Boston improved to 13-3-3 (7-3-1 on the road) when scoring the game’s first goal this season, as well as 10-0-2 (5-0-1 on the road) when leading after the first period and 5-4-3 (5-3-2 on the road) when tied after two periods in 2020-21.

Philadelphia, in the meantime, fell to 6-11-2 (2-6-1 at home) when allowing the game’s first goal this season, 8-2-1 (5-2-1 at home) when trailing after the first period and 6-3-2 (2-2-2 at home) when tied after two periods this season.

The Bruins continue their three-game road trip (1-0-0) with a stop in Washington, D.C. against the Capitals on Thursday prior to returning to Philadelphia for a matchup with the Flyers on Saturday afternoon. Boston returns home next Sunday to host the Capitals to kick off a five-game homestand on April 11th.

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Bruins Forecast NHL Nick's Net Projected Stats Tracker

Boston Bruins 2020-21 Forecast Through 20 Games

O.K., so I’m still behind on some things around here.

Whether you’re new to DTFR or a long-time fan(?), you’re able to see the finished products around here and think “wow, that’s neat” and go about your day doing whatever the next thing on your mind happens to be.

You don’t have to wake up everyday to all the shot charts, player and team forecasts, expected points total models, Photoshop files, running list of game notes, podcast notes (yes, that’ll be back soon) and more that’s related to the day-to-day DTFR operations around here or other seemingly useless bits of information that may or may not see the light of day.

But that’s all the fun parts anyway. Hockey is my passion.

The long, grueling, season is counteracted by moments like Nathan MacKinnon underhand tossing Conor Garland’s helmet back to him and being fined $5,000 in the process.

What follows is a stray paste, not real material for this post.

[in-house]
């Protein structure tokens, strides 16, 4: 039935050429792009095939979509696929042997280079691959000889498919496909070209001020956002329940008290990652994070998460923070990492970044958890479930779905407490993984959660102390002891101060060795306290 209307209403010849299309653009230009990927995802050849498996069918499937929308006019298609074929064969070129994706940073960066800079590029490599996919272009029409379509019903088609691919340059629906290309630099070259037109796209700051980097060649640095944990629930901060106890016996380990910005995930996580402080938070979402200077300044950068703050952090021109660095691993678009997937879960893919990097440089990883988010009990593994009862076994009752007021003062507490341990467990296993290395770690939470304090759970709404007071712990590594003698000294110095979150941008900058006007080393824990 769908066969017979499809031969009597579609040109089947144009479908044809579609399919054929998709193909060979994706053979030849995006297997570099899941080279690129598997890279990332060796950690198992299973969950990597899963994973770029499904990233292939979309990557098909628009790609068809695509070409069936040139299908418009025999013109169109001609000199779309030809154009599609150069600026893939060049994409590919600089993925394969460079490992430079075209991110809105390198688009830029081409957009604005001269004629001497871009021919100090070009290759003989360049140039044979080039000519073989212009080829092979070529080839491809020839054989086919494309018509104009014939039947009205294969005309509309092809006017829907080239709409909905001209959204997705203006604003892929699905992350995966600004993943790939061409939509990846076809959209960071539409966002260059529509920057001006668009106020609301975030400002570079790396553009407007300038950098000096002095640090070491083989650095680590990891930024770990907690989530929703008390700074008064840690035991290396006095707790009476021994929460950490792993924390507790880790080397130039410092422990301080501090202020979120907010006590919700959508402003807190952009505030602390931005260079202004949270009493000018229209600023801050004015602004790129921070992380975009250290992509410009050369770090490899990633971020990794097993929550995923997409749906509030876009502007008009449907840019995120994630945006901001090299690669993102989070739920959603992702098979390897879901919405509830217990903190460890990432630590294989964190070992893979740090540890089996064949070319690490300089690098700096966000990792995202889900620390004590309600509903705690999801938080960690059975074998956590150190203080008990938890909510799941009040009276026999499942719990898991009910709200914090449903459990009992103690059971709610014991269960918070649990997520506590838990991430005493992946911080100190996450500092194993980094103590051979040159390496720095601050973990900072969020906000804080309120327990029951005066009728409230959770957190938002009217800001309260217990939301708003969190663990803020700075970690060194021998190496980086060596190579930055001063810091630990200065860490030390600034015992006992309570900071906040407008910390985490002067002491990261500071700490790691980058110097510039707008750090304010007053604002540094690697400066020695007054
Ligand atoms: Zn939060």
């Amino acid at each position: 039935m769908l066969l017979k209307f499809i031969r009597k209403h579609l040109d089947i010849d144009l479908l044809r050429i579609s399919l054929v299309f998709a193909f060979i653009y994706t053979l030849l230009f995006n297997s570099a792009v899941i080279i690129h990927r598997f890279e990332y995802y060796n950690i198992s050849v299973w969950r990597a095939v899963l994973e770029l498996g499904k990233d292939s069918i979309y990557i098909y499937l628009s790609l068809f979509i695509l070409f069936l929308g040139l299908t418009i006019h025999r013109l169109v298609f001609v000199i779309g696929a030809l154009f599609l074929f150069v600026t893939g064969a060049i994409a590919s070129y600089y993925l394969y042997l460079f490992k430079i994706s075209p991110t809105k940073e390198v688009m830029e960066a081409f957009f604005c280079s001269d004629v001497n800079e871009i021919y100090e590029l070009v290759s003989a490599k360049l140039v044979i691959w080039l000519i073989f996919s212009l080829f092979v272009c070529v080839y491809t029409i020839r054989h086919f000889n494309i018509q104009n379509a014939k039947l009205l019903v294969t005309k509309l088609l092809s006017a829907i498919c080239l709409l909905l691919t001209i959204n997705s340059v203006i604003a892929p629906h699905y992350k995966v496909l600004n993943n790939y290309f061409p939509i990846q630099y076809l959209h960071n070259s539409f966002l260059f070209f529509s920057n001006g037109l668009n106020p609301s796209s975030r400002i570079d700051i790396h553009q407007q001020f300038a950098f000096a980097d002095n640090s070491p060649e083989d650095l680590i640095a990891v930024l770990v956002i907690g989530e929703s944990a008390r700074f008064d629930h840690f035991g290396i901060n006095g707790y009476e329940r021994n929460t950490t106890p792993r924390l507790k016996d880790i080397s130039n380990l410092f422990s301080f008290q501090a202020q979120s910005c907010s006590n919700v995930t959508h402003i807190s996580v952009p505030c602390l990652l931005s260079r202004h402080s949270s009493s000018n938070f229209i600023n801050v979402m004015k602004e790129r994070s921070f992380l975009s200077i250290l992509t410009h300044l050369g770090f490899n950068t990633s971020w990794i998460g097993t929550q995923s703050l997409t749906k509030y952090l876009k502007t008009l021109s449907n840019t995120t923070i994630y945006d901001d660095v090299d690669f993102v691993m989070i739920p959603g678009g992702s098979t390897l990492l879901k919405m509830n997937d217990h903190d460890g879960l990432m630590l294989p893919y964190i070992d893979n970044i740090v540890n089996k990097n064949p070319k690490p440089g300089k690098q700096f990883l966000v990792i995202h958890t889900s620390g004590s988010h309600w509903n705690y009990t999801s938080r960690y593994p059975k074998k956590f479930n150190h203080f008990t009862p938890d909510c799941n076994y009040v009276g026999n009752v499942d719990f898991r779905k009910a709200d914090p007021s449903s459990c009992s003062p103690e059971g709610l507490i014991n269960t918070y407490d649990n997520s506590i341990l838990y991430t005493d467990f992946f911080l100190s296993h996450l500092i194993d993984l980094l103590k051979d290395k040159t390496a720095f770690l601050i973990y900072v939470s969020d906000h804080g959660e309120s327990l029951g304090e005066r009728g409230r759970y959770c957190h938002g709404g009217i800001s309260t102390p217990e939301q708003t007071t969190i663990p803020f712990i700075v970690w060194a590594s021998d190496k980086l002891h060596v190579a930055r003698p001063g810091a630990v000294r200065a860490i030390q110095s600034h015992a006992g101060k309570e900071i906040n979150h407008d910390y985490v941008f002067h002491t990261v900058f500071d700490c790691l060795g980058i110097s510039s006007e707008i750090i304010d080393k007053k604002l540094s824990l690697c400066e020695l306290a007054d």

Guess I’m going to have to start tracking how often that happens now.

In addition to everything mentioned above, you might not know that I’m constantly applying to jobs, so sometimes little things like this forecast write up gets put on the back burner until there’s a minute or two between games, guest appearances on other podcasts and more job applications.

Not trying to use anything as an excuse here, but please forgive me for being *checks notes* 15 games behind on the latest forecast, which will be irrelevant in another five games anyway, because it’ll be time to update Boston’s forecast through 40 games this season.

I do this all by hand in Microsoft Excel, so you know I’m not a real mathematician or statistician.

If you ask me to code something, I’ll ask you “what ‘R‘ you talking about? Get it? Did you see the pun I made there? Words, am I right?”

15 games ago, I updated each individual Bruins player’s forecast after writing my recap about Zdeno Chara’s first game back in Boston as a member of the Washington Capitals then eventually got around to updating the corresponding chart that you’ll see below.

Then I had to do that for whatever other teams I’ve been able to keep track of on time and I promise I’ll be writing about those forecasts… …eventually.

Oh and apply to more jobs.

Anyway, you probably don’t care about the life behind the screen, so let’s get to Boston’s forecast through 20 games, shall we?

As always, remember that my degree is in communication and my minor was in sport management. I got a “C” in my Intro to Stats class back in my first semester of college, which was eight years ago this fall.

Between then and now, I’ve worked in live sports production (TV and radio) and been unemployed, which explains why I’m constantly applying to jobs.

First year players are impossible to predict until they’ve built up some time in the National Hockey League. Generally at least a game will suffice, but their numbers might look a little “inflated” (for the lack of a better term) until the season rolls on and their expectations fall back to Earth.